The progress in the development of theoretical nursing is definable in terms of seven stages. Each of this stage has helped nurses come close to identifying the domain of nursing, to defining its mission, and defining its theoretical base. The development of the discipline of nursing is tied to its theoretical development. Without its development, the practice of nursing would remain to where Florence Nightingale left it – in the stage of practice.
Stage of Practice, Apprenticeship and Service. During this stage the mission of nursing was defined as providing care and comfort to enhance healing and sense of well-being and to create a healthy environment that helps decrease suffering and deterioration. Nurses defined their domain to include the patient and the environment in which the care is offered. b.
Stage of Education and Administration. The focus of nursing is on what curriculum to develop and what training programs to offer to teach nursing practice. Almost three decades were spent experimenting with different curricula, ways of preparing teachers, modes of educating administrators for schools of nursing and for service, and ways of preparing nurse practitioners. c.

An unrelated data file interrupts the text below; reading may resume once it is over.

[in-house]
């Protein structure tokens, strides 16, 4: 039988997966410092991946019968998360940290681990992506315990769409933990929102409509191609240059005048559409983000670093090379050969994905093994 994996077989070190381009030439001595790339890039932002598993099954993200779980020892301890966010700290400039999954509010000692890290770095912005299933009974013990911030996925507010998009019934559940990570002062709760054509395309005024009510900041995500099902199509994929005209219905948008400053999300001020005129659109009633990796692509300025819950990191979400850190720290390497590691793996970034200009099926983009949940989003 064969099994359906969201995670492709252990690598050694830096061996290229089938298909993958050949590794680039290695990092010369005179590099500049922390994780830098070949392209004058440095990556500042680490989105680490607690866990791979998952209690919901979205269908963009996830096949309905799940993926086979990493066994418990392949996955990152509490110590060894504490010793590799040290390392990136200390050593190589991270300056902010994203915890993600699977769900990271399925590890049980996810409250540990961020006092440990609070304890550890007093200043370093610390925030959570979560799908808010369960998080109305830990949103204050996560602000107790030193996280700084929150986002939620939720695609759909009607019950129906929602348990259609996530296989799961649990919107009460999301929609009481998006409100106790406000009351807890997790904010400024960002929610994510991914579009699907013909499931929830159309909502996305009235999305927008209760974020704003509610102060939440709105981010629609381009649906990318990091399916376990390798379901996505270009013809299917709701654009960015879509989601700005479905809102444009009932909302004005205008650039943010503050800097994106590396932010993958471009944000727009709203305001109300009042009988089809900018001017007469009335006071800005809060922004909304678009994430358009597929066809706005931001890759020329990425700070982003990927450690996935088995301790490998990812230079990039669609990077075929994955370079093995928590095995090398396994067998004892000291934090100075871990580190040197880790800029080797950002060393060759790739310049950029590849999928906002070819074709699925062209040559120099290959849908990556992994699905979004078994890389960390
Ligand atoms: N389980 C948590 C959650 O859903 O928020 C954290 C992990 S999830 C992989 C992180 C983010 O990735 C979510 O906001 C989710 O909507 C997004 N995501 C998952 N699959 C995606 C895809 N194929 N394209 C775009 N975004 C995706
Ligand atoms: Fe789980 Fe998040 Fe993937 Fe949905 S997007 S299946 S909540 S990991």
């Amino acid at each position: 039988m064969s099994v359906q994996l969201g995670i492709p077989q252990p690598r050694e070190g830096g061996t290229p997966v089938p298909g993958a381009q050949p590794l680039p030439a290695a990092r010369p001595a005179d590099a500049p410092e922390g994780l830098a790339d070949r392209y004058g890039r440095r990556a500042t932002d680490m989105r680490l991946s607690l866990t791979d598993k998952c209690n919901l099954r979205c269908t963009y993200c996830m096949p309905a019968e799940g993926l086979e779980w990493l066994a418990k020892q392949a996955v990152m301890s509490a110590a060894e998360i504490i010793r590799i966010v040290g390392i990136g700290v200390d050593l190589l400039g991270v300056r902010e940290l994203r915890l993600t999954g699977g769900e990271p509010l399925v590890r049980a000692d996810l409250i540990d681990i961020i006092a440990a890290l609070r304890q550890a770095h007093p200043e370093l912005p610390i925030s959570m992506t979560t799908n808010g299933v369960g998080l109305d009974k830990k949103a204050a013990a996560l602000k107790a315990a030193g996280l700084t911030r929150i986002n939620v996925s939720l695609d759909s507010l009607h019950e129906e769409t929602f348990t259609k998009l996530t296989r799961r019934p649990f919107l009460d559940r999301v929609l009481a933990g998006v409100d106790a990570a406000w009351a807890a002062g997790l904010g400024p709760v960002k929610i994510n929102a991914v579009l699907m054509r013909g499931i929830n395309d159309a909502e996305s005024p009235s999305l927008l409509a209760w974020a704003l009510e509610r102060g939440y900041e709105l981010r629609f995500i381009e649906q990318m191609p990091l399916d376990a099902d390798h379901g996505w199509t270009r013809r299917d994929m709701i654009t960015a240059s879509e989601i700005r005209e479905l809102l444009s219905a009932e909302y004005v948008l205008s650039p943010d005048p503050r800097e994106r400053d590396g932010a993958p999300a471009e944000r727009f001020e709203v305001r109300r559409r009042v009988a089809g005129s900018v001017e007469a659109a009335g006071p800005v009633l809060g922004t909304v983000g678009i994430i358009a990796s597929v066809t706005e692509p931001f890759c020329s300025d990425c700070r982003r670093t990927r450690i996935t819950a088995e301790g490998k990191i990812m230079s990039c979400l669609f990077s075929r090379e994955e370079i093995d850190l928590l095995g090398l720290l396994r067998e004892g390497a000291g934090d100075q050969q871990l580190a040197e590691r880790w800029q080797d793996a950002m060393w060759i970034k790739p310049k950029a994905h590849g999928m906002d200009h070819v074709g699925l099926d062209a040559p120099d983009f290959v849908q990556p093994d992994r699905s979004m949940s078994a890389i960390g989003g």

Stage of Research. The momentum in nursing education, curriculum development, teaching and learning strategies, and in administration also led educators to an interest in research. Experts in nursing curricula recognized that without research and a systematic inquiry into, for example, the different teaching/learning modalities and the teaching/learning milieu on outcomes, education of nurses could not be improved. Nurses began to engage in nursing inquiries and scientific endeavors. It was also during this stage when nurse researchers started to give emphasis on scientific syntax – the process rather than the content of the research. d.
Stage of Theory. The fundamental questions about the essence of nursing, its mission and its goals began to surface in a more organized way. An incisive...
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